Two out of three not bad for Canada’s men’s Pan Am...
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Jul 11, 2015  |  Vote 0    0

Two out of three not bad for Canada’s men’s Pan Am rugby team

The Canadians face Chile in the quarters and then, possibly, the U.S. — the top-ranked team in the tournament — in the semis

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The final match on the opening day of the Pan Am Games rugby sevens tournament turned out to be a rematch of the 2011 gold medal game, but the outcome for the Canadians was far less sweet.

The men lost to Argentina 21-7, the team Canada beat to win gold at the previous Games.

They face a tougher route to Sunday’s final now but they vowed to regroup and make it happen.

“Yes, we would have liked to win that game,” head coach Liam Middleton said afterward.

“The support here is phenomenal and the guys are so pumped up for that kind of support, which we don’t get anywhere else in the world. So I don’t think it will take them anything to get up tomorrow morning and go again. We want to win the gold.”

The Canadians face Chile in the quarters and then, most likely, the U.S. — the top-ranked team in the tournament — in the semis.

The Pan Ams are a bit of an odd tournament for the Canadian men.

On one hand it means nothing to their biggest goal right now of qualifying for the Rio Olympics while on the other it means everything: national pride and attention for a growing sport.

“We really want to put out an inspirational performance, something the fans can grab onto and really start to appreciate rugby with it coming up to the Olympics,” team captain John Moonlight, of Pickering, said before the tournament began.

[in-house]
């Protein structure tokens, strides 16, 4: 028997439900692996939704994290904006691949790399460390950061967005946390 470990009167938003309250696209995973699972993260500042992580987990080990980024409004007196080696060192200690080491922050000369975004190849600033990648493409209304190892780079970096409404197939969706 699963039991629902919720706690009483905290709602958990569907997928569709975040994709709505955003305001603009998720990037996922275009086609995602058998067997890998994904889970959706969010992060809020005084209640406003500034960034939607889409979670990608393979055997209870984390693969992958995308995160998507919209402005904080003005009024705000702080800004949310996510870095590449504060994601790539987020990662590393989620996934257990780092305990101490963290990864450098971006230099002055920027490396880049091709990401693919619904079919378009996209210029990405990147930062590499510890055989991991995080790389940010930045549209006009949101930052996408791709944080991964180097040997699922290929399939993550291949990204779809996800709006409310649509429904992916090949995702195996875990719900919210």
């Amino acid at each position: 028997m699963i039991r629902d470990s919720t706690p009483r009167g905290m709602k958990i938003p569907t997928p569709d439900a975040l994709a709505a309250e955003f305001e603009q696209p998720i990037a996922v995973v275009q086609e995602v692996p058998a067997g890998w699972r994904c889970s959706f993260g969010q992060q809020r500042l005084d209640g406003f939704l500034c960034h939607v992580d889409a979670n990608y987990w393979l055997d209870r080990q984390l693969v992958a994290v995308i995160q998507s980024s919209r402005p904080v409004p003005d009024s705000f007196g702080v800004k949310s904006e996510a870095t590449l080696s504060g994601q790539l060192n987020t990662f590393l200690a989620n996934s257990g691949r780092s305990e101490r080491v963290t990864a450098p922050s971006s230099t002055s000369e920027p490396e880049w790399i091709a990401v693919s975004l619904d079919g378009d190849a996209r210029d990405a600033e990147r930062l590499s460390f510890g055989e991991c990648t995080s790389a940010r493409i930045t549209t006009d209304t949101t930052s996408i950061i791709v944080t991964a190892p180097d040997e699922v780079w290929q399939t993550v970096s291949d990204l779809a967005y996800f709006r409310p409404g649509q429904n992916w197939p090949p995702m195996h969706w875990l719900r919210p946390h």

“Much like our women’s team did so well at year ago with Magali (Harvey) scoring that unbelievable try, which really threw rugby into the main centre of media,” he said referring to the rugby 15s women’s World Rugby in Paris last year where she ran 90-metres, dodging French along the way, to win the semifinal match.

“We need stuff like that happening, inspirational stuff.”

In the first two matches, his team delivered some dramatic scoring moments in their victories.

There was Matthew Mullins, in his debut with the national team, sliding on his knees across the try line to score in their first win of the day, 45-0 against Guyana.

And Phil Mack, who somersaulted across the line to score in the second 26-14 victory over Brazil.

But the Canadians couldn’t stick to their game plan against the Argentine defence.

“They came at us in waves, and we struggled to shake into our normal game,” the coach said.

While the crowd at Exhibition Stadium was sparse for much of the day, they were behind the Canadians all the way, jumping from their seats every time the Canadians had possession.

“We want to win for the fans, for us, and for our families who are here watching,” Mack said. “It’s a disappointing way to end day one. We’re going to regroup and we’ll be good tomorrow.”

Toronto Star

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